Skip to main content

Factors contributing to the removal of a marine grass invader (Spartina anglica) and subsequent potential for habitat restoration

Abstract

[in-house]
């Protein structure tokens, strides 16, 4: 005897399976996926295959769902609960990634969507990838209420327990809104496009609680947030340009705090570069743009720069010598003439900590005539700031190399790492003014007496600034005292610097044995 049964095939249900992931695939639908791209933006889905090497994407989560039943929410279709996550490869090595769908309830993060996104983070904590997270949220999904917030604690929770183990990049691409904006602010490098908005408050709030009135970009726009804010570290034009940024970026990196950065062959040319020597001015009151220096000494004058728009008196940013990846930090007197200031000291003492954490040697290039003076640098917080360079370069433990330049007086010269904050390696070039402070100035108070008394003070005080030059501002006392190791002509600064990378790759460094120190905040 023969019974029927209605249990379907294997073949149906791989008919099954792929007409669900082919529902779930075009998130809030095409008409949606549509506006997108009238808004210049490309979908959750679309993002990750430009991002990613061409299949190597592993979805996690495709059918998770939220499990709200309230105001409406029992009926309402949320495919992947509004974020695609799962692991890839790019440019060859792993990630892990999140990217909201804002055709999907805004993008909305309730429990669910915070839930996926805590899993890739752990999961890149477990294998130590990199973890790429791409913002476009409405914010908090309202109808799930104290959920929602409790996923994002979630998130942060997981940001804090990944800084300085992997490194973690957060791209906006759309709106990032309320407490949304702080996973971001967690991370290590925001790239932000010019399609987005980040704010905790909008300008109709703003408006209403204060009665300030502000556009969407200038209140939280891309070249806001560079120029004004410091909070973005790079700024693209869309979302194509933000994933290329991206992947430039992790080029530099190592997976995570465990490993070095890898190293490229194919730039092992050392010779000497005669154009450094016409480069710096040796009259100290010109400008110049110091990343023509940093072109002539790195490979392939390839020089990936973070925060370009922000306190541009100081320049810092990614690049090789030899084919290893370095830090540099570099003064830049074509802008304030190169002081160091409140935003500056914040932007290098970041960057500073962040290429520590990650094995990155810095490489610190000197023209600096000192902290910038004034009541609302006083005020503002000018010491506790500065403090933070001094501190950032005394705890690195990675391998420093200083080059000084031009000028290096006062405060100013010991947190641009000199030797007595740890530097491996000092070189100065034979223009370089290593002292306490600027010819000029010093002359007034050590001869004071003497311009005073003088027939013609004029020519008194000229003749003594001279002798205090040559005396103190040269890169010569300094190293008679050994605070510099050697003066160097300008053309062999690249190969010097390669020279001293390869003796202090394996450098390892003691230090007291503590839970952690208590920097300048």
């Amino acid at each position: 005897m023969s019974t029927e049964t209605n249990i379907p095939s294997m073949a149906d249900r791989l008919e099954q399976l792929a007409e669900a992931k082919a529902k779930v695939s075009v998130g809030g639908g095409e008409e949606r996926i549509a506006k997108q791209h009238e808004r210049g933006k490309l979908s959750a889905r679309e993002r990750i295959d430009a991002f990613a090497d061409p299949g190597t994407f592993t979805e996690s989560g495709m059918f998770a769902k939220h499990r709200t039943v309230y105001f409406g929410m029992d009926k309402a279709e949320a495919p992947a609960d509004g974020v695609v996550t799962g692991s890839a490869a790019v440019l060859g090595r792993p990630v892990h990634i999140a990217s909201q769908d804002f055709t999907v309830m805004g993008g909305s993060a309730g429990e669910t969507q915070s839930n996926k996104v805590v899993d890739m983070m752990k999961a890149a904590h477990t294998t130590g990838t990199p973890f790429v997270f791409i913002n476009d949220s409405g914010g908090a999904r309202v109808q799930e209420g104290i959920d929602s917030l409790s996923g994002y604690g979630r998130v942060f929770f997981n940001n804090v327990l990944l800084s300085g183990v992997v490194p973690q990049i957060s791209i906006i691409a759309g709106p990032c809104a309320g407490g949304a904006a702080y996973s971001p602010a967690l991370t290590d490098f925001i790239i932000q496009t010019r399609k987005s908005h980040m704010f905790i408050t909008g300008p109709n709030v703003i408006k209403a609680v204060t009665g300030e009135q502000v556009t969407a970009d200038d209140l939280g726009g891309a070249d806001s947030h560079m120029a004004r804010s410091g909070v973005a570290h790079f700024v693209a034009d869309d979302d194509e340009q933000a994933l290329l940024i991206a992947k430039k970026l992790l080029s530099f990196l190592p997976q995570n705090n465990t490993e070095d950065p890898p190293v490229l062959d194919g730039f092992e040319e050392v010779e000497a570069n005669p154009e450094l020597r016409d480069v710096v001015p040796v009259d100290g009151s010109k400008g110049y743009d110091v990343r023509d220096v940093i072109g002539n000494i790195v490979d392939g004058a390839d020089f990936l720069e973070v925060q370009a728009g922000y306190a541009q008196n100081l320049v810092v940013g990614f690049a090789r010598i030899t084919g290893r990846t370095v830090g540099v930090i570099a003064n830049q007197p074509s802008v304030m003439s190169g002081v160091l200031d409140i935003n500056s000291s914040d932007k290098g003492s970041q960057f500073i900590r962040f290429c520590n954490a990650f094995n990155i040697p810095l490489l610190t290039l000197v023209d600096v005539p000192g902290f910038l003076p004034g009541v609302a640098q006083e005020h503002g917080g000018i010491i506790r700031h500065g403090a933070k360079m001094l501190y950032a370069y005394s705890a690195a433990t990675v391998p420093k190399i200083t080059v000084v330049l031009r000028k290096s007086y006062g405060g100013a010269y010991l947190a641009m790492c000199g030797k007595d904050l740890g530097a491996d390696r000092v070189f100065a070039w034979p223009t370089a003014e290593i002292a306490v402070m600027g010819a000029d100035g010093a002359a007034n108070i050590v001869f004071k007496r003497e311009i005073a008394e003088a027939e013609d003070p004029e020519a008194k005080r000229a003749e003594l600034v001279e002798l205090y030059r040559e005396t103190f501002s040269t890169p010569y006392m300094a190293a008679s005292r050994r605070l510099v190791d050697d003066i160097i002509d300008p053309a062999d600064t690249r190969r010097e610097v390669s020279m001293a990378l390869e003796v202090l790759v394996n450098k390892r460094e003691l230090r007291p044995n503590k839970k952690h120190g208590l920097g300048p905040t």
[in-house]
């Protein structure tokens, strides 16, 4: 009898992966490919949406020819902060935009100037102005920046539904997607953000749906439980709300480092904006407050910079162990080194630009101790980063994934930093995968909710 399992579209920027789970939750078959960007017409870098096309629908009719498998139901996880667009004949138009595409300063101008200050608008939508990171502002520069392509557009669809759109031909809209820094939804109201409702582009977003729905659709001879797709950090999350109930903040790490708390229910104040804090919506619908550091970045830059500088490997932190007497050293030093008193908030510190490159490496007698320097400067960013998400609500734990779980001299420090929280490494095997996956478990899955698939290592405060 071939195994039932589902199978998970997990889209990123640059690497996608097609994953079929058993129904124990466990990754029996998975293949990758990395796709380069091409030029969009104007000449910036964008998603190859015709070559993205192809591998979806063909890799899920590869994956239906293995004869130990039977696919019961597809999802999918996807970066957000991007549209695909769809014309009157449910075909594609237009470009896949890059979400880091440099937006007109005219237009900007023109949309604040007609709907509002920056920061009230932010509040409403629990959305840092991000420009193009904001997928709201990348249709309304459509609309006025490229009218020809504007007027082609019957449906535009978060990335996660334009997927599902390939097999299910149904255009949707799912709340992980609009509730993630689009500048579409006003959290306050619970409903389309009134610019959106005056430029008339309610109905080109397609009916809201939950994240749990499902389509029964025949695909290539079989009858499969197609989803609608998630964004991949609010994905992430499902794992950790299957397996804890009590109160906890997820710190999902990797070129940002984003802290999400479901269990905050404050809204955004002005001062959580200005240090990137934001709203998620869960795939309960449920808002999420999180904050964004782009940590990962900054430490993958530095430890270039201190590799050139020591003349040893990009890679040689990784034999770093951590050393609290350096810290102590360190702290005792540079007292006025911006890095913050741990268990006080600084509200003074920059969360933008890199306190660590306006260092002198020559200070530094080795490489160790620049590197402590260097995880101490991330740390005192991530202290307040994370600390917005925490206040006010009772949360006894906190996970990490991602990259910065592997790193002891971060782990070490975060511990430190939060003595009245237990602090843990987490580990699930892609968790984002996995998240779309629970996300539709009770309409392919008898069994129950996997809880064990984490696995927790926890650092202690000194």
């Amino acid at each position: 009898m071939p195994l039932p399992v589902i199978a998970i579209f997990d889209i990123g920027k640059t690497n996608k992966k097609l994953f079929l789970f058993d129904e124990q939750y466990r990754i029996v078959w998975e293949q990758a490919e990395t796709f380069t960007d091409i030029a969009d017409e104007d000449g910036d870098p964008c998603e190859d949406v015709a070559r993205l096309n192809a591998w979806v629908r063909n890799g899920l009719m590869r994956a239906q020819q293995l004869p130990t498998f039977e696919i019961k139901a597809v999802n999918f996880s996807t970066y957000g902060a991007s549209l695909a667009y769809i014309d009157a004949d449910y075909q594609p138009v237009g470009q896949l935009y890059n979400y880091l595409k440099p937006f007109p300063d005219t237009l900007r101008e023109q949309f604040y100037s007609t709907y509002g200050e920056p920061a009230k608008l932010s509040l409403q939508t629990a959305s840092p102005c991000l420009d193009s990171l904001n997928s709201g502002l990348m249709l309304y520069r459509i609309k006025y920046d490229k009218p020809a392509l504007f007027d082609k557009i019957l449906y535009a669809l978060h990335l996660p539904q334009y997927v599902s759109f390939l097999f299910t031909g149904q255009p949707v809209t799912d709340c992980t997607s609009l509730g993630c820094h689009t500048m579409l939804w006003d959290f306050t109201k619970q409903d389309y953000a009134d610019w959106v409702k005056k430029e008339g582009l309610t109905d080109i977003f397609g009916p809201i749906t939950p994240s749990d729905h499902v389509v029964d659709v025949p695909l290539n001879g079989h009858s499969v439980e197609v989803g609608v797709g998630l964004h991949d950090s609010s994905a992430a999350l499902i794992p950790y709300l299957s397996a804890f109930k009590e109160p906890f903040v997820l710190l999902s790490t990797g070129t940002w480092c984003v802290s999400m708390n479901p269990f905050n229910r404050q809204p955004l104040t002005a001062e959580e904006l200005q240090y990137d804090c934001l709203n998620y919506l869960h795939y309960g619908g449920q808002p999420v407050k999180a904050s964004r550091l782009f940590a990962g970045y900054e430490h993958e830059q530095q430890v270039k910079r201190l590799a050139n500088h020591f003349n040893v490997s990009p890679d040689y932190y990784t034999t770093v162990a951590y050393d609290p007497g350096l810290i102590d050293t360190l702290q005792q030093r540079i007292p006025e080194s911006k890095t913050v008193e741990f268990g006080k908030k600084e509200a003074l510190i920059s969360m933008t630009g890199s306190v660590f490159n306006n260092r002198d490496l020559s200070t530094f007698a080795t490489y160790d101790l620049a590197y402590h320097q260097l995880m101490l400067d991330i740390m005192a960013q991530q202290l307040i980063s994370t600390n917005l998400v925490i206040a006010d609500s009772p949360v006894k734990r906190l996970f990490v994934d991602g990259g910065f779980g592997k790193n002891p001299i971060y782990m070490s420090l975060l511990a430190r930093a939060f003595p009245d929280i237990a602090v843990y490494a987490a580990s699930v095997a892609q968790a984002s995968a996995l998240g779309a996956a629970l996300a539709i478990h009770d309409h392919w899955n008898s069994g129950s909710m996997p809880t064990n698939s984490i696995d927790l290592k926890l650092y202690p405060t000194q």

Our goal is to understand how removal regime and habitat type interact to influence removal success of a marine plant invader and the subsequent potential for restoration. In particular, we investigate the management program designed to eradicate the English cordgrass,Spartina anglica C. E. Hubbard, in marine intertidal habitats of Puget Sound, Washington, United States. Observational and manipulative experiments were used to measure the regrowth (vegetative growth), reinvasion (seedling recruitment), and restoration potential (return to native condition) of invaded habitats. Removal regime (consistent: yearly removal; interrupted: yearly removal with the last year missed) and habitat type (low salinity marsh, mudflat, cobble beach, and high salinity marsh sites) were considered. The response to removal regime was dramatic. Under consistent removal, cordgrass slowly declined but under interrupted removal, there was substantial regrowth of the invader. This pattern results from the resiliency of belowground biomass and the subsequent high aboveground productivity and seedling growth ofS. anglica. We also found that removal success depended on differences among sites that represent different habitat types. Cordgrass regrowth and reinvasion were substantially higher in the low salinity marsh sites where soils have lower salinity. We also found that at the low salinity marsh sites, some restoration of native plants and soil conditions was evident. At mudflat, cobble beach, and high salinity marsh sites, colonization of native vascular plants and algae not normally present, in the absence of the invasion, occurred. Whether these habitats will eventually revert back to the pre-invasion conditions over a longer period of time is unknown.